Last month I wrote an article celebrating my occasion of hitting $1 net worth. This month my net worth has skyrocketed to $3,481. This provides an RoE of 348,000%. Now I know that most personal finance writers assume returns closer to 5% for most of their investments, so I will temper my expectations down to only about 300,000% monthly until I’m retired. At only a 300,000% RoE pace for the next few months, I should have over $10million by Thanksgiving and be above $31 billion dollars for Christmas. I hope my family will accept small Caribbean islands as gifts. Or perhaps flights to space.
To many it seems impossible to attain such significant numbers, but the key is a powerful tool called leverage. Leverage is simply the ratio of your assets to your net worth. The more debt you have, the higher your leverage will be. Last month I mentioned that my financial leverage, my ratio of assets to net worth was hovering around 43,000. If I can then attain a 10% RoA indefinitely, I should be able to recreate a 430,000 RoE until I need to retire in a few weeks. This month, my RoA was about 6% which is slightly below expectations which implies I should be able to beat these lofty returns going forward. As you can see from the graph, RoA slopes massive returns but leverage is even more important as it grows exponentially the closer you are to worthless.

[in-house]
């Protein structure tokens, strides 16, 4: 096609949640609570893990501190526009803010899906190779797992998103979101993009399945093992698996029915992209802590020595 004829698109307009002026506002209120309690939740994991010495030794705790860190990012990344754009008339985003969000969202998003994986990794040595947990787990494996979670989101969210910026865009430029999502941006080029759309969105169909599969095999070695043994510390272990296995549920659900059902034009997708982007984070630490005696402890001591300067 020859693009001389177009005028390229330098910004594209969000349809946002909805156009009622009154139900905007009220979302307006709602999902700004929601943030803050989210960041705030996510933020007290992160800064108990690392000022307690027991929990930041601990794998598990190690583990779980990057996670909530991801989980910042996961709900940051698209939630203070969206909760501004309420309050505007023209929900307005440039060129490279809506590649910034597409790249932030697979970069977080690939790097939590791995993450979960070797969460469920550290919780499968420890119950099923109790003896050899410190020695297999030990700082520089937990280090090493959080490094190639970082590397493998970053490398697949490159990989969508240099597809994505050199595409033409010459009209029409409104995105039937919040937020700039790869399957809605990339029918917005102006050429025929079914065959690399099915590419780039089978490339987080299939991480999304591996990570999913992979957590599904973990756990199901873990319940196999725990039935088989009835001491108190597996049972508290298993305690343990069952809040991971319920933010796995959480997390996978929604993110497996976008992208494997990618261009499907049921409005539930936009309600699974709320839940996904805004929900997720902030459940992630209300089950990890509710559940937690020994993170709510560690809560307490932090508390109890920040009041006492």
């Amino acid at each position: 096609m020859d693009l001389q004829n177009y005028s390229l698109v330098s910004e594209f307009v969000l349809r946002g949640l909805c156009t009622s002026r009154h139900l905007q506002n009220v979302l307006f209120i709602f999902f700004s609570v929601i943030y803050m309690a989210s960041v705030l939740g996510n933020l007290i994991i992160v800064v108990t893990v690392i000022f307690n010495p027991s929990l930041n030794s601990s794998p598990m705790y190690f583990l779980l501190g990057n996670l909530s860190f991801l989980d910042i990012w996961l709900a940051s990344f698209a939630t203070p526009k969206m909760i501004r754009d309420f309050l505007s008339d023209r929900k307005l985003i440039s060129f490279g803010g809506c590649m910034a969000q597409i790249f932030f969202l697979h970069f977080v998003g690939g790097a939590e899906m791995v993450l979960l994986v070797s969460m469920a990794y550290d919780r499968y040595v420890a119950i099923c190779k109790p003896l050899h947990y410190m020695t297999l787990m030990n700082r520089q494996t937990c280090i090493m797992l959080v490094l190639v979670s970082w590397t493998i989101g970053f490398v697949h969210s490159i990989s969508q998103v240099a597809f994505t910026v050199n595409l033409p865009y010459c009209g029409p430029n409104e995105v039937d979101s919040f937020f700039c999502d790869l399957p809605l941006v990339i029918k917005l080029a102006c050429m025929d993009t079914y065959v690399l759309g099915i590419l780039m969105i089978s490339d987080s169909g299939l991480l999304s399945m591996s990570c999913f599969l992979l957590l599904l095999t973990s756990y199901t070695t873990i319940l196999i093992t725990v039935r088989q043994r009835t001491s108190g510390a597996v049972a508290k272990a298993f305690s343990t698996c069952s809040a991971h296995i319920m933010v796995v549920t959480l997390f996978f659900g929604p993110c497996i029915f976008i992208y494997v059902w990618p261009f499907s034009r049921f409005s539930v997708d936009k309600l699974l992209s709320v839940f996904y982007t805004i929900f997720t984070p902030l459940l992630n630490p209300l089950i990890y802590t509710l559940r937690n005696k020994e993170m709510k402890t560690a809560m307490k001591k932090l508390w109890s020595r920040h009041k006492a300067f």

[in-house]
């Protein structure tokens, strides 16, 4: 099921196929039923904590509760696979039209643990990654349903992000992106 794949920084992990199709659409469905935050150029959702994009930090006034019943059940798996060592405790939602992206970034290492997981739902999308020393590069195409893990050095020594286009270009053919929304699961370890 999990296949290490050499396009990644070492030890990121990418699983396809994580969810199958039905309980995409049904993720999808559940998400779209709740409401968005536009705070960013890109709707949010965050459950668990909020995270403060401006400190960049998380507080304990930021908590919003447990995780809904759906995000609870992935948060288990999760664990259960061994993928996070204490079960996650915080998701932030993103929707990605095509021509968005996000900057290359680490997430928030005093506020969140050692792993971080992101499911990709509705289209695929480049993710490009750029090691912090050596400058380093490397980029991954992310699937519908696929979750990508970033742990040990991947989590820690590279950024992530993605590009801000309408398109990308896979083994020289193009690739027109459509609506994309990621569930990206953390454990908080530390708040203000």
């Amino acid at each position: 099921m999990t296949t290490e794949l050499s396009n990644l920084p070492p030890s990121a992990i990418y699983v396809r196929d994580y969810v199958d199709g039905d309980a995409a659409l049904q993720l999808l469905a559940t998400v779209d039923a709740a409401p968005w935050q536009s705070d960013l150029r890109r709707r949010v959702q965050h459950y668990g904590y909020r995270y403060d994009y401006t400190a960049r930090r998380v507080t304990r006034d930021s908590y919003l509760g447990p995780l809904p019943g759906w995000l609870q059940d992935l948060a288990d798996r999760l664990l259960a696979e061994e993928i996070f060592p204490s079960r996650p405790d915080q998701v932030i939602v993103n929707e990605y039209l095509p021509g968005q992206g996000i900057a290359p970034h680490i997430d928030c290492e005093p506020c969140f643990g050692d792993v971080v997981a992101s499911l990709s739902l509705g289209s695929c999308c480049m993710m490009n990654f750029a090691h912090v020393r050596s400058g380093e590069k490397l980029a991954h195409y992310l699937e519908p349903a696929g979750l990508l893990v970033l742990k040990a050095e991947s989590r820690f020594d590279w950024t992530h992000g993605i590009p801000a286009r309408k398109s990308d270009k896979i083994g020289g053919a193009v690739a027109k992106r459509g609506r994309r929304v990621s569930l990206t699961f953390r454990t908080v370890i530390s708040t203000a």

Financial institutions and other large companies have received flak recently due to their massive leverage ratios. But it is necessary for them to turn their small returns into massive gains. There is no downside risk! I can only imagine how fast Long Term Capital Management or Bear Stearns would have gone under if their leverage ratio was closer to 20, as opposed to 100+! Investors and regulators sure do not know what they are doing nowadays. By this metric, I plan on putting all my leveraged money into leveraged companies such as Domino’s Pizza, AMC Networks and Cablevision.
The big problem with this method, however, is that as an individual it is difficult to maintain a massive amounts of leverage. I was able to compile such an impressive leverage by doing stupid things while I was younger like attend college and get a job that needed a car. But, moving forward, it will be difficult to convert that $3000 of equity into $9,000,000 more of debt (to maintain a healthy 3000% financial leverage). I might try to get an installment loan or perhaps a $0 down low interest rate equity loan on my car. I have lots of plans on what to do with these assets and plan on plunging full-speed into the exciting world of MMA-gambling and timeshare investing. I heard that Muncie, Indiana has some wonderful timeshares.